|Table of Contents|

Effects of fine roots on the leaf litter decomposition of dominant tree species in mid-subtropical forests

Chinese Journal of Applied & Environmental Biology[ISSN:1006-687X/CN:51-1482/Q]

2019 03
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Effects of fine roots on the leaf litter decomposition of dominant tree species in mid-subtropical forests
HU Kai1 WANG Wei1 & TAO Jianping2**
1 Institute of Microbial Ecology, College of Forestry and Life Science, Chongqing University of Arts and Sciences, Yongchuan 402168, China 2 Key Laboratory of Eco-environments of Three Gorges Reservoir Region (Ministry of Education), Chongqing Key Laboratory of Plant Ecology and Resources of Three Gorges Reservoir Region, School of Life Science, Southwest University, Chongqing 400715, China
fine root leaf litter decomposition rate microbe mid-subtropical forest

To understand the influence of fine roots entering the litter layer on the decomposition of litter in the forest ecosystem, a simulation experiment using litterbags was conducted with the root system of Lolium multiflorum as the study object. The effects of living roots on the decomposition rate single and mixed leaf litters of dominant species of mid-subtropical forests were analyzed using the following species: Symplocos setchuensis, Elaeocarpus japonicus, Cinnamomum camphora, and Pinus massoniana. The results indicated that the biomass of the living roots penetrating the litterbags with various leaf litter differed significantly because of the litter quality (P < 0.001), and the fine roots in the litterbags of E. japonicus had the largest biomass at growth peak of the L. multiflorum (131.5 mg/bag). The litter quality, presence or absence of fine roots, and the interaction of the two had significant effects on the decomposition process. After 270 days of decomposition, the fine roots growing in the litter bag accelerated the decomposition of litter to some extent. The fine roots exhibited the largest contribution rate to the loss of the E. japonicus litter (57.78%), whereas the P. massoniana litter (6%) experienced the smallest contribution rate. The initial C/N ratio of litter significantly affected the relative contribution of fine roots to the litter mass loss. Considerable differences in the structure of bacterial and fungal communities on the surface of the leaf litter of the same type under the two root treatments were observed. Treatment with roots remarkably increased the diversity and quantity of bacterial communities, and the presence of fine roots and their absorption had synergistic effects on the mixed decomposition of the litter of three broad-leafed species. In summary, the biomass of fine roots entering the litter layer was related to the initial quality of the litter. The fine roots accelerate decomposition by altering the community structure of the litter surface decomposers and by actively regulating the nutrient requirements for their growth.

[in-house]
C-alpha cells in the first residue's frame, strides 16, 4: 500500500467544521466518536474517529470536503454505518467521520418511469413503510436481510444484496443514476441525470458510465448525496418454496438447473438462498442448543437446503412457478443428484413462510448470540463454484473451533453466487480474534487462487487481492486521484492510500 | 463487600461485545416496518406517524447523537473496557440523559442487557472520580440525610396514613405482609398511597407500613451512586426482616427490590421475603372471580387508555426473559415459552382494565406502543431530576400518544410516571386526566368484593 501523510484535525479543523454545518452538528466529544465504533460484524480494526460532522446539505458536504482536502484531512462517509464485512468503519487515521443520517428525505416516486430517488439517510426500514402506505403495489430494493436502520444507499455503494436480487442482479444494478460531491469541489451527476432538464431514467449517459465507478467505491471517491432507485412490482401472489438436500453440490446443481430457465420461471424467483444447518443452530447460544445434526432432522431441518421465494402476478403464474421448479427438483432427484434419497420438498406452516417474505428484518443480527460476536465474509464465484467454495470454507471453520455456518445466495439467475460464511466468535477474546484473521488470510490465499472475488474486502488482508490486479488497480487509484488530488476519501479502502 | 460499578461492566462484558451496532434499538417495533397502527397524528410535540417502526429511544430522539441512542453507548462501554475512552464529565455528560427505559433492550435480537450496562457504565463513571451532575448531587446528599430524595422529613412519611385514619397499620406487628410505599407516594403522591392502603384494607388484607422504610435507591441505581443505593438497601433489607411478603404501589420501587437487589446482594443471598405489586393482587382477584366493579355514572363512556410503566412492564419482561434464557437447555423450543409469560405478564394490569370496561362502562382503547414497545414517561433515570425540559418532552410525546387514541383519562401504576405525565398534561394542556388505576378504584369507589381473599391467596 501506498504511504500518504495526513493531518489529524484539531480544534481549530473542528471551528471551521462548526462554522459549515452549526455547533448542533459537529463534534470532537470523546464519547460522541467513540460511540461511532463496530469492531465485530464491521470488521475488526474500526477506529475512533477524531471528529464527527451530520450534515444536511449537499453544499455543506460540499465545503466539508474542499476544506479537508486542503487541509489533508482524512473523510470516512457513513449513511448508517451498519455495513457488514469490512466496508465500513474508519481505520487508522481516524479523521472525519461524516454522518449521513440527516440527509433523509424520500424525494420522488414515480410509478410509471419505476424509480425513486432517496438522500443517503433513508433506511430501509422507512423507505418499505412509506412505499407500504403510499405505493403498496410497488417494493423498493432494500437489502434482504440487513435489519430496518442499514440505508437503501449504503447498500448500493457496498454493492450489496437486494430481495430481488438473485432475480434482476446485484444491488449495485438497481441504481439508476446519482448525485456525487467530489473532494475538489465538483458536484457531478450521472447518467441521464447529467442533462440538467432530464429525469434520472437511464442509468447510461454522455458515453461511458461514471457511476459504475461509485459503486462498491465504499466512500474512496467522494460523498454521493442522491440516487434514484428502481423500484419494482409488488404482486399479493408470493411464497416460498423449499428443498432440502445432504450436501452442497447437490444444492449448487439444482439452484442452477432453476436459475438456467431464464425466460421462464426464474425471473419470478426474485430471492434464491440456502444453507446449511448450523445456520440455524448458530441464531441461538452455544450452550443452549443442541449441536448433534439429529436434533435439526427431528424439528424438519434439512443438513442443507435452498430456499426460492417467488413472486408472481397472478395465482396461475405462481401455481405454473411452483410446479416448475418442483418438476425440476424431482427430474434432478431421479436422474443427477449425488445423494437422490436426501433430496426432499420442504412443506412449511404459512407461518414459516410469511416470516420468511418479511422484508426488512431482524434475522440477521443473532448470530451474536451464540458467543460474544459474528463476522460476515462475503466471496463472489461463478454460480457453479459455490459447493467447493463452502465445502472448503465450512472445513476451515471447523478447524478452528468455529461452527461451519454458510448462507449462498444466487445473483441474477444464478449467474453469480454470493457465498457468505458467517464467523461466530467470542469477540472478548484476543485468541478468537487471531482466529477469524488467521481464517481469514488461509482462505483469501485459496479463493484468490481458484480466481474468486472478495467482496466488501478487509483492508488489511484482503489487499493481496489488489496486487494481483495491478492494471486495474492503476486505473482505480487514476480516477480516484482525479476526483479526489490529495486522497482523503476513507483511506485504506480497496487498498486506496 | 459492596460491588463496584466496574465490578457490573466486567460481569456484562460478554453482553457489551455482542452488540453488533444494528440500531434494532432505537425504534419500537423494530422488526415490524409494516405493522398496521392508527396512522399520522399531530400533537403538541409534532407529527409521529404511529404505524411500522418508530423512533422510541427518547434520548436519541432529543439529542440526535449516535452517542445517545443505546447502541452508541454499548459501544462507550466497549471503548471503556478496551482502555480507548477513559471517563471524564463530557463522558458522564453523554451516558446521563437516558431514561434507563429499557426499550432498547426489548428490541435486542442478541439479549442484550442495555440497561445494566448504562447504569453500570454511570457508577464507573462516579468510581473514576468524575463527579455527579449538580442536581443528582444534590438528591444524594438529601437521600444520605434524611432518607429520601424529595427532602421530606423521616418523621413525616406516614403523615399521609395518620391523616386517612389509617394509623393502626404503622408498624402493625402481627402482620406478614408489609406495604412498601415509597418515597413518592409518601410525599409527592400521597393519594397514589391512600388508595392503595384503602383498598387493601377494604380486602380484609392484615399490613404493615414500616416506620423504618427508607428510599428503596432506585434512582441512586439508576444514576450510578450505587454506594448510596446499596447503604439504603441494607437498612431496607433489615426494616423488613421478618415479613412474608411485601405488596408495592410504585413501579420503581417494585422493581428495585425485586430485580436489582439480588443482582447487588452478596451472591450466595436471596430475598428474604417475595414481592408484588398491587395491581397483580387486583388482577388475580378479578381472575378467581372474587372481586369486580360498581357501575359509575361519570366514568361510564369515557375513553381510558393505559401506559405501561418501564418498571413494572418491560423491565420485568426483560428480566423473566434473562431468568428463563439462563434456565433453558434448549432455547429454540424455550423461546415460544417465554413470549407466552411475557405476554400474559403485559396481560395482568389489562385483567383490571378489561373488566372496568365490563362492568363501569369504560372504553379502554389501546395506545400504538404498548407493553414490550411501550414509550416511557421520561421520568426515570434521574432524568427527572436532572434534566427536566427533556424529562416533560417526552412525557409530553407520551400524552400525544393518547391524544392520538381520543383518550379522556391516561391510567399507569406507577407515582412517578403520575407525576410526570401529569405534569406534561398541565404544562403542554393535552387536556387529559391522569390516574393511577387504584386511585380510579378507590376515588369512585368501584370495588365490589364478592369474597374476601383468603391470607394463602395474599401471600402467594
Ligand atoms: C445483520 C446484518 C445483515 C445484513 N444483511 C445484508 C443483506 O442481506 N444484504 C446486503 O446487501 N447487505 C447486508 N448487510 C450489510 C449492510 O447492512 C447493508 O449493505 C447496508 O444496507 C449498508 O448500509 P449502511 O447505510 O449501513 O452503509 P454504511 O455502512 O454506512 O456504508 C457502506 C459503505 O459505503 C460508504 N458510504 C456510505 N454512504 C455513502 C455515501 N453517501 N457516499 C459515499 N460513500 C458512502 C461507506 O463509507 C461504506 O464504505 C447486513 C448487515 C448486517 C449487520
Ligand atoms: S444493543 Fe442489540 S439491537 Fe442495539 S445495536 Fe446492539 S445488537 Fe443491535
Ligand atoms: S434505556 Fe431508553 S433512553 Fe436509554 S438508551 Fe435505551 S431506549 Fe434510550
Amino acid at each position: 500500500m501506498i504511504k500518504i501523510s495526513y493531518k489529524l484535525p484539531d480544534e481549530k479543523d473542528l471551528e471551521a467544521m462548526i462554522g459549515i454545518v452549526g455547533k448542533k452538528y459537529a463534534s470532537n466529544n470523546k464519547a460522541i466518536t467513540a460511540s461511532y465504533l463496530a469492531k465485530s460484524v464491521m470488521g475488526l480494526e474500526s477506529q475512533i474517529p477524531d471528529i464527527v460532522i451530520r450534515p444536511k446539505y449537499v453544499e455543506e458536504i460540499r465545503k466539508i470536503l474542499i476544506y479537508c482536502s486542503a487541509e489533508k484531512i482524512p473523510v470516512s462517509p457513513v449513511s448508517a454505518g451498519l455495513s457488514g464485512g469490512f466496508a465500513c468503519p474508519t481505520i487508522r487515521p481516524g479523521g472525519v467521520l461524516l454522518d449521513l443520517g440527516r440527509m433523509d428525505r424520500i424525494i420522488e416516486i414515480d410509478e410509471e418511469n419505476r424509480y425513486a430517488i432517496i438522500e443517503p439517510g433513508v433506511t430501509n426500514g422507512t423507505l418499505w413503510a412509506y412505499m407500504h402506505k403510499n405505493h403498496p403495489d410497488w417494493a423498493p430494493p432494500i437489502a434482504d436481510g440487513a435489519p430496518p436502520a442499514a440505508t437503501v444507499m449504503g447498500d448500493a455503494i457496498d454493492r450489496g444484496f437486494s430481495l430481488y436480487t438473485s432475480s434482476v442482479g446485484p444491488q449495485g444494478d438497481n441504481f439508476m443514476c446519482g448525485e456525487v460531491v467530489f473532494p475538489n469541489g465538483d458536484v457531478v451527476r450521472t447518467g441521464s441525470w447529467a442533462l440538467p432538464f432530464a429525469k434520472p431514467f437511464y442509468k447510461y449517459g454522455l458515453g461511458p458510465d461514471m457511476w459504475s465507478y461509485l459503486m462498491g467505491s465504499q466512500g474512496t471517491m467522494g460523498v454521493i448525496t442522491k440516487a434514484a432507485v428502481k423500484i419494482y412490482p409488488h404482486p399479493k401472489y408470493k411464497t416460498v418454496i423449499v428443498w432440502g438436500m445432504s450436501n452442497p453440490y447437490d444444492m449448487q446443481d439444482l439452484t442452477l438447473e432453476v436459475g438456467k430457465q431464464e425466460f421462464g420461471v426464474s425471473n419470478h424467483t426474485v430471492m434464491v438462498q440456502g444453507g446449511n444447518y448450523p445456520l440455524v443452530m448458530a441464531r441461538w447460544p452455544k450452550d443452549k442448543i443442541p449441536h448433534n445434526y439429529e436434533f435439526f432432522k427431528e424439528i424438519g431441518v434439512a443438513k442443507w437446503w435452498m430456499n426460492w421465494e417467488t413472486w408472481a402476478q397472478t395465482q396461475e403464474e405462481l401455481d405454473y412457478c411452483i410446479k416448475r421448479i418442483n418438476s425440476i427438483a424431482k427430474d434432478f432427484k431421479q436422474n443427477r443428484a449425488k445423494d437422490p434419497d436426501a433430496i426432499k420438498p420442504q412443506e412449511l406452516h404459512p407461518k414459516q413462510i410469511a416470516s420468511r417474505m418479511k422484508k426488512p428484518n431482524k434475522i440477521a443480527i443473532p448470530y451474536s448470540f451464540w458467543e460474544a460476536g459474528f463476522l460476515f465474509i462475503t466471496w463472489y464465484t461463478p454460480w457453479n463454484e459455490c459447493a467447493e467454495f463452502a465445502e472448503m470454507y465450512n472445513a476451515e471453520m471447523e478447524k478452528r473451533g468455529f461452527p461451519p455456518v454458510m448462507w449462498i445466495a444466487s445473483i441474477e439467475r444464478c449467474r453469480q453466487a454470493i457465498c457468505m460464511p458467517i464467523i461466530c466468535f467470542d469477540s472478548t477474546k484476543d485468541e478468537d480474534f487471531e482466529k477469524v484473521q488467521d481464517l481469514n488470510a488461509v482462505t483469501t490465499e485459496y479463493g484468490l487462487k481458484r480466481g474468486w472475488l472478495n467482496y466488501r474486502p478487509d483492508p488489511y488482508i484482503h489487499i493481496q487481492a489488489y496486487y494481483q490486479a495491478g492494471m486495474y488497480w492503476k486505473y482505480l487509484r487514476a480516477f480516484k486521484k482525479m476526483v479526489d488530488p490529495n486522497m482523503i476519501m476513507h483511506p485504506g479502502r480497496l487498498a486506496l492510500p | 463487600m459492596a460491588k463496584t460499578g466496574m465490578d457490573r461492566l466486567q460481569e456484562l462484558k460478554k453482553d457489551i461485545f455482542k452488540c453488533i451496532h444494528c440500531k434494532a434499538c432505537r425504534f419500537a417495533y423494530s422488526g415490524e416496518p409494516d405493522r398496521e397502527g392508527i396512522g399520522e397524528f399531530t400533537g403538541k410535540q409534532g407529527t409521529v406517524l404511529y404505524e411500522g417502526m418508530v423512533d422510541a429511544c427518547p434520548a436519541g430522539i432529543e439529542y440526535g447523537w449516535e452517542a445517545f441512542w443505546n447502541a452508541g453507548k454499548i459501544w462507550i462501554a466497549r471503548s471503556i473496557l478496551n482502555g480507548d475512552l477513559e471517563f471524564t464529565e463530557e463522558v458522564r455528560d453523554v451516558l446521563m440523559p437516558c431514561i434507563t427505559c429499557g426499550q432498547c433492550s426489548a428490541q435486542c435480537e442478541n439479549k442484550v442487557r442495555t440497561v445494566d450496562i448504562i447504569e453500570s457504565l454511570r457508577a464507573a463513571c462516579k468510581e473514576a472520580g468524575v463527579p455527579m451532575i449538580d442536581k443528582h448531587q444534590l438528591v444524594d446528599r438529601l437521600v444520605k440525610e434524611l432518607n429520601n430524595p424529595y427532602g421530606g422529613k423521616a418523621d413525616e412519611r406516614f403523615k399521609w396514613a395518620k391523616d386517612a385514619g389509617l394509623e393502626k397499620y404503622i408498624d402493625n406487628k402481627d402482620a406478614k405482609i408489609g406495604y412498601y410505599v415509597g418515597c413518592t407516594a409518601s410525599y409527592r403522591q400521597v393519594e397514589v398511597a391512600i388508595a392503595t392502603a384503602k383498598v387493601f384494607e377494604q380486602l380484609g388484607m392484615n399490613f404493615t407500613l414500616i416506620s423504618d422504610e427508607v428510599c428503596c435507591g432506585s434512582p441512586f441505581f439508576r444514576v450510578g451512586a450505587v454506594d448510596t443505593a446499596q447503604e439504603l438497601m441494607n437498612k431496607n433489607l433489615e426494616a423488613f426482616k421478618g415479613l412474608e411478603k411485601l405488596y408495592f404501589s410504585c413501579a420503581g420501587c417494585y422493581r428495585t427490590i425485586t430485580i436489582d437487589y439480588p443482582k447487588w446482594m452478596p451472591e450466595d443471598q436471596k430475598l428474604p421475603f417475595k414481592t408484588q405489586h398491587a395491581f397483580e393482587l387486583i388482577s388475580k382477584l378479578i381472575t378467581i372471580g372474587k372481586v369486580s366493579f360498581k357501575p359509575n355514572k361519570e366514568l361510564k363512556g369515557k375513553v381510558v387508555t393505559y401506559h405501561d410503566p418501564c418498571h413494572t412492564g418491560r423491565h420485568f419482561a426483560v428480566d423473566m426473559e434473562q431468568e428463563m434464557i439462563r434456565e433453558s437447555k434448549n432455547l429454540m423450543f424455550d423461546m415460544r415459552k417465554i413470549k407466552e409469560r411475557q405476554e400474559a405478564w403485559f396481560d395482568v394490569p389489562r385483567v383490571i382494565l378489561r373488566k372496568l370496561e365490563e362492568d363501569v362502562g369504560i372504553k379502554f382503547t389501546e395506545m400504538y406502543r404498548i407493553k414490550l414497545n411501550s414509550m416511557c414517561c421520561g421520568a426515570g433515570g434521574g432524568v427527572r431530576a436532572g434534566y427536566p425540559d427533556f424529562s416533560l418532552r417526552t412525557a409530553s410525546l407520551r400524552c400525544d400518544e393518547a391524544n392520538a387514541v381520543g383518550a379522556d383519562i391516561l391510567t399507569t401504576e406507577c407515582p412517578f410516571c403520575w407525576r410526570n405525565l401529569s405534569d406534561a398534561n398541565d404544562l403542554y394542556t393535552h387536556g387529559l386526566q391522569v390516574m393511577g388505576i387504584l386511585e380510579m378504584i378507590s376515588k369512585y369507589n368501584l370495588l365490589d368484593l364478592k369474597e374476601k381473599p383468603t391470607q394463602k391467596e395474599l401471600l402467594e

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Last Update: 2019-06-25